Rights groups question new free speech policy at California college

FIRE and ACLU of San Diego have objected to a new policy at Southwestern College in San Diego that restricts peaceful protesters on campus to a “free speech zone.”-db

May 13, 2010

SAN DIEGO – Southwestern College (SWC) limits free expression on its California campus to a single “free speech patio” and has proposed a new policy that unconstitutionally restricts expression, according to letters released today by the Foundation for Individual Rights in Education (FIRE) and the American Civil Liberties Union of San Diego & Imperial Counties (ACLU-SD). The deadline for input on the new policy is this Saturday, May 15.

“Last fall, Southwestern College suspended four faculty members and banned them from campus for allegedly violating an unconstitutional free speech zone policy,” said FIRE Vice President Robert Shibley. “Despite taking five months to draft a replacement, Southwestern still hasn’t been able to produce a constitutional policy. The new proposed policy still restricts the rights of peaceful protesters on campus. Free speech zones like this one are unacceptably repressive.”

On October 22, 2009, a group of students and faculty members assembled in SWC’s “free speech zone” to protest various actions taken by the SWC administration. According to a professor who was in attendance, one of the students said, “Let’s go where they can hear us.” When some of the protesters reached the courtyard where SWC Superintendent/President Raj K. Chopra’s office is located, they were met by police officers who would not let them pass. Three faculty members who were with the group for different periods of time, and a fourth who was merely in the area, were placed on paid leave and banned from campus that night via letters hand-delivered to their off-campus homes. The faculty members also were banned “from using any District facilities, phone or email.”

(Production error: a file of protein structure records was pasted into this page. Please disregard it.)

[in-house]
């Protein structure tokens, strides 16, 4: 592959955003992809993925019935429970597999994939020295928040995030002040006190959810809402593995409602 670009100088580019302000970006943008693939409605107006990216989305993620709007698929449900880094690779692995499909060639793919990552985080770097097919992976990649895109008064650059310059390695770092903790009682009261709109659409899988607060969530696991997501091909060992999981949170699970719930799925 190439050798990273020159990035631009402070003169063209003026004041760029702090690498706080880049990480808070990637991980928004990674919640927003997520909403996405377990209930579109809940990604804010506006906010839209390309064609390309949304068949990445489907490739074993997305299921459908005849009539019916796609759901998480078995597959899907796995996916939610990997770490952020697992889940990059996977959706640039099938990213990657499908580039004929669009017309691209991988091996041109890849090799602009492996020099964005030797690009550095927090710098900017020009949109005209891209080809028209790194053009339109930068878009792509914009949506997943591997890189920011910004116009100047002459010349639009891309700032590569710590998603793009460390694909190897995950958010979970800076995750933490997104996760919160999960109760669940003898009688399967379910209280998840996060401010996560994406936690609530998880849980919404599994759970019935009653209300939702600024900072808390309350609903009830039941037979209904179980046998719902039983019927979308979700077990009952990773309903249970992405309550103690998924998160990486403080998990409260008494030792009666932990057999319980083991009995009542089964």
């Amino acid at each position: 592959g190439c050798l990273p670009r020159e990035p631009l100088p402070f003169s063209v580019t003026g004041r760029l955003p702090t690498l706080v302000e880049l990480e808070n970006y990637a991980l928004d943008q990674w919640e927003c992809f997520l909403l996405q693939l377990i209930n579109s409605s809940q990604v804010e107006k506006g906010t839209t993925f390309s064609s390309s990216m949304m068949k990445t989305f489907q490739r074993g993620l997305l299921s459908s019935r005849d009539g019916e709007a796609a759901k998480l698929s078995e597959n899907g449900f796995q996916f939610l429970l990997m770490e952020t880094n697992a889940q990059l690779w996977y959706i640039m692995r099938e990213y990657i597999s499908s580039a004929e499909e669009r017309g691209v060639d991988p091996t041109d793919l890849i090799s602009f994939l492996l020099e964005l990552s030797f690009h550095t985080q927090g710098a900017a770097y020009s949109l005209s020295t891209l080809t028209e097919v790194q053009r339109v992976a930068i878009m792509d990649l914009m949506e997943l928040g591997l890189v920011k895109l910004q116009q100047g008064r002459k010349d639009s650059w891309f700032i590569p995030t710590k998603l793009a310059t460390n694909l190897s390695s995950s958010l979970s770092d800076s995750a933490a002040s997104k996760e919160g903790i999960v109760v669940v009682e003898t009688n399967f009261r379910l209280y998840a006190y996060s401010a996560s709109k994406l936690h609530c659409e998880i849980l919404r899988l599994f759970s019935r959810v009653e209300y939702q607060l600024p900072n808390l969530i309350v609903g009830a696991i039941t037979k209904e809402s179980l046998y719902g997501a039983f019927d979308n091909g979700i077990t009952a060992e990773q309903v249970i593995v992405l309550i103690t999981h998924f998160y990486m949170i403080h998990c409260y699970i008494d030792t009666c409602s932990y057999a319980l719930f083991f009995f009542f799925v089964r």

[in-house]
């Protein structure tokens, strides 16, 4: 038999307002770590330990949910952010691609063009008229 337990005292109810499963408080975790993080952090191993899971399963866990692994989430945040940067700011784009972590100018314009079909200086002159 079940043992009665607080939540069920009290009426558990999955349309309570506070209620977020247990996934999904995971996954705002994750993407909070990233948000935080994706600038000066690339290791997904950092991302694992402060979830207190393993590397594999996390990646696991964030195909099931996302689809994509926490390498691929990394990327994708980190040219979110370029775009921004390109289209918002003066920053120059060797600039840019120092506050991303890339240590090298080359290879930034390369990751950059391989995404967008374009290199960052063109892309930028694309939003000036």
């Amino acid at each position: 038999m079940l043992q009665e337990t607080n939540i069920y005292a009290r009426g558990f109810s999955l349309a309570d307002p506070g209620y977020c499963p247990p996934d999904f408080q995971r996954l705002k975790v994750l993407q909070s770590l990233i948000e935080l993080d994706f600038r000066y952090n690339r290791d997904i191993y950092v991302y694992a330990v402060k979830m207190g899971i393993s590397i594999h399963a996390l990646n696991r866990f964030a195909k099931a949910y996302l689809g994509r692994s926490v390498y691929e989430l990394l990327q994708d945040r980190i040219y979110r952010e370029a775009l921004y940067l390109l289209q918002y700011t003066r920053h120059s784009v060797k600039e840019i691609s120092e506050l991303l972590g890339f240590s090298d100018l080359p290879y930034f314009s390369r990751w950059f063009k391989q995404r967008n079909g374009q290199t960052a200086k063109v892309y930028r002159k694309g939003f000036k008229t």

FIRE wrote Chopra on November 3, 2009, explaining why both the “Freedom of Expression” policy and its application to the protesters were unconstitutional. In a November 25 response, SWC attorney Jonathan A. Pearl promised to “carefully consider the issues” raised by FIRE.

SWC convened an administrator-faculty-student committee to draft a new policy in January 2010. The committee announced a new proposed policy via an April 28, 2010 e-mail to all full-time and part-time SWC faculty from Angelina E. Stuart, Academic Senate President-Elect. Comment on the policy is open until Saturday, May 15. In response, both FIRE and ACLU-SD have sent letters protesting the constitutional problems in the new policy. ACLU-SD’s letter of May 7 identified several of these problems; FIRE’s letter of May 12 points out that the new policy not only threatens First Amendment liberties, but also betrays a public college’s function as a true marketplace of ideas.

“Seven months after violating the rights of its own faculty members, SWC has failed to produce a constitutional policy,” said Adam Kissel, Director of FIRE’s Individual Rights Defense Program. “The inaccurately named ‘Freedom of Expression’ policy remains on the books, chilling speech on campus every day and further violating the rights of students and faculty members. This policy must be revoked immediately in order to forestall further damage to free speech on campus.”

Copyright 2010 Foundation for Individual Rights in Education